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[Dehai-WN] The Christian Science Monitor.: Kenya's foray into Somalia sows seeds of backlash at home

From: Berhane Habtemariam <Berhane.Habtemariam_at_gmx.de_at_dehai.org>
Date: Tue, 17 Jan 2012 16:48:28 +0100

Kenya's foray into Somalia sows seeds of backlash at home

As Kenya attempts to pacify the Islamist Al Shabab movement in Somalia,
issues of poverty and security may go unaddressed back home, says guest
blogger Alex Thurston.

By <http://www.csmonitor.com/About/Contact-Us-Feedback> Alex Thurston,
eds-of-backlash-back-home/> Guest blogger / January 17, 2012

By most accounts, <http://www.csmonitor.com/tags/topic/Kenya> Kenya's
incursion into <http://www.csmonitor.com/tags/topic/Somalia> Somalia has
succeeded militarily, as measured by Kenya's goals of taking territory and
inflicting casualties on the Muslim rebel movement
<http://www.csmonitor.com/tags/topic/Al-Shabaab> Al Shabab. In a sense, the
Kenyan advance has also succeeded politically: Kenya has gained some
international legitimacy for its mission by moving to
<http://www.bbc.co.uk/news/world-africa-16077642> join the African Union
forces there, a step the <http://www.raxanreeb.com/?p=127047> United
Nations seems to be endorsing.

But on other political fronts, seeds of a backlash are being sown.

For one thing, there is the question of radicalization inside Kenya. A wave
of minor attacks have occurred in Kenya this winter, and
0800M20120109> Britain warned earlier this month that more attacks are on
the way. A Kenyan Muslim organization now says it is
R4wW0P_story.html> officially representing Al Shabab in Kenya, reports the
<http://www.csmonitor.com/tags/topic/The+Associated+Press> Associated Press:

The statement by the Kenya-based Muslim Youth Center came amid a flurry of
warnings from embassies about planned terror attacks in Kenya. The Somali
militant group al-Shabab has promised to attack Kenya for its decision to
send troops to Somalia in October.

The Muslim Youth Center was named in a United Nations report last year for
recruiting, fundraising, and running training and orientation events for
al-Shabab. An official al-Shabab spokesman did not answer questions about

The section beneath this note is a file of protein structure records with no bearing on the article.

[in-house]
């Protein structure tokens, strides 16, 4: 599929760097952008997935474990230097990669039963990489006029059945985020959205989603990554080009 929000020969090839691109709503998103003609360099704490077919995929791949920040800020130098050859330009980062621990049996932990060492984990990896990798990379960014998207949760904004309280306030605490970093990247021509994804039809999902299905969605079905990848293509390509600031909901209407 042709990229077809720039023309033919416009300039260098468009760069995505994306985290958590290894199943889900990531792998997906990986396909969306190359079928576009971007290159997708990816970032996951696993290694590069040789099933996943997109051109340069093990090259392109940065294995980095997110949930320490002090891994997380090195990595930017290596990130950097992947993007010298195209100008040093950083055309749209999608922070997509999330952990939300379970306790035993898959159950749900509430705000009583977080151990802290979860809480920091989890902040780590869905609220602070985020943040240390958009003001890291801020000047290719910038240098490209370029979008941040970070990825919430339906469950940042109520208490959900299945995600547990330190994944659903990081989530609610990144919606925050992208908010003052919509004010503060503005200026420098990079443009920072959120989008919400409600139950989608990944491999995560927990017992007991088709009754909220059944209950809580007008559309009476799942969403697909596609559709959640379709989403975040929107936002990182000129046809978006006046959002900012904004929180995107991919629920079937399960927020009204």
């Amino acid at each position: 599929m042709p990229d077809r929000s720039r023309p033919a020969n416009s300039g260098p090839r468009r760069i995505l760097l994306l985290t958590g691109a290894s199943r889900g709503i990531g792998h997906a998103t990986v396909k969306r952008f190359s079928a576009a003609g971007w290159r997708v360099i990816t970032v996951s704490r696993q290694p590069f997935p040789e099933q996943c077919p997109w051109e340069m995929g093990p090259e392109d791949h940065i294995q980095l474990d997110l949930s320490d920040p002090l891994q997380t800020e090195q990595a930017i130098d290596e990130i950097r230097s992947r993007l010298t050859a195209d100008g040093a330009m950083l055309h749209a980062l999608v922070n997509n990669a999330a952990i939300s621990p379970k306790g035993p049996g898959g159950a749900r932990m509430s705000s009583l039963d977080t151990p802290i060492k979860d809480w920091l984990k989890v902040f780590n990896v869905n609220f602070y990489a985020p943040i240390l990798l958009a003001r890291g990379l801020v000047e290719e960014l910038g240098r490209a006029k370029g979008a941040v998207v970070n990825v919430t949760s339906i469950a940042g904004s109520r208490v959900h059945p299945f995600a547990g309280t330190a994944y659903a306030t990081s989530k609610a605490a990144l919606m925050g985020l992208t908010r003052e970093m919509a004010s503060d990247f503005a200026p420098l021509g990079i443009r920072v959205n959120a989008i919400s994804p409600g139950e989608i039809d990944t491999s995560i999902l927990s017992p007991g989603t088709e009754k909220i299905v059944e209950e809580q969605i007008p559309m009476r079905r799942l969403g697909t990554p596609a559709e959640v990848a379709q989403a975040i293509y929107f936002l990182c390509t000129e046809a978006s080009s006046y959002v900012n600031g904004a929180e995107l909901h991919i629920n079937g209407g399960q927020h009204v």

whether the center now represents al-Shabab in Kenya, but a statement
published on the center's blog on Wednesday was unequivocal.

"There can be no doubt that Amiir Ahmad Iman Ali's elevation to become the
supreme Amiir of Kenya for al Shabaab is recognition from our Somali
brothers who have fought tirelessly against the kuffar on the importance of
the Kenyan mujahideen in Somalia," the statement said.

The UN Monitoring Group report that the AP mentions can be found
<http://www.un.org/ga/search/view_doc.asp?symbol=S/2011/433> here.

Announcements of open support for al Shabab in Kenya not only increase fears
of upcoming attacks, they also threaten to increase political tensions in
Kenya. The large Somali community in Kenya has become a target of violence
and repression by other groups and by authorities in the past. In a year
when Kenya will hold a potentially tense election, where ethnic hatreds
could flare up, increased religious tension will only make the situation
more precarious.

Another potential area of fallout stemming from Kenya's operations in
Somalia concerns the quality of life in northern Kenya. This region has long
suffered from crippling drought and poverty, and is home to hundreds of
thousands of refugees from Somalia.
near-somalia-border> Human Rights Watch reported this month on the abuse of
civilians by security forces currently going on in parts of the region:

The Kenyan police and military have been responsible for a growing number of
serious abuses against civilians since the Kenya Defence Forces entered
southern Somalia in October, with the stated aim of eliminating al-Shabaab,
an Islamist militia. The same month, suspected al-Shabaab sympathizers
initiated a series of attacks against police, military, and civilian targets
in Kenya.

In response, members of the security forces have been responsible for rape,
beatings, looting, and arbitrary arrests of civilians. The crackdown has
largely targeted Somali refugees and Kenyan ethnic Somalis, but residents of
other ethnic backgrounds in North Eastern province have also been

This kind of treatment of civilians could leave bitter memories among
civilians, memories that outlast Kenya's mission in Somalia. Those memories
could further weaken the legitimacy of the Kenyan government in the north.

Let me be clear: I am not saying that Somali communities in Kenya are
inherently a security threat. Far from it; almost all of these people are
simply struggling to survive and to build normal lives. What concerns me
more is the possibility of greater political division in Kenya, and greater
regional fragmentation within the country. As Kenya attempts to pacify its
neighbor, the risk grows that core issues of poverty and security will go
unaddressed back home.

- <http://www.csmonitor.com/tags/topic/Alex+Thurston> Alex Thurston is a
PhD student studying Islam in <http://www.csmonitor.com/tags/topic/Africa>
Africa at <http://www.csmonitor.com/tags/topic/Northwestern+University>
Northwestern University and blogs at <http://sahelblog.wordpress.com/>
Sahel Blog.



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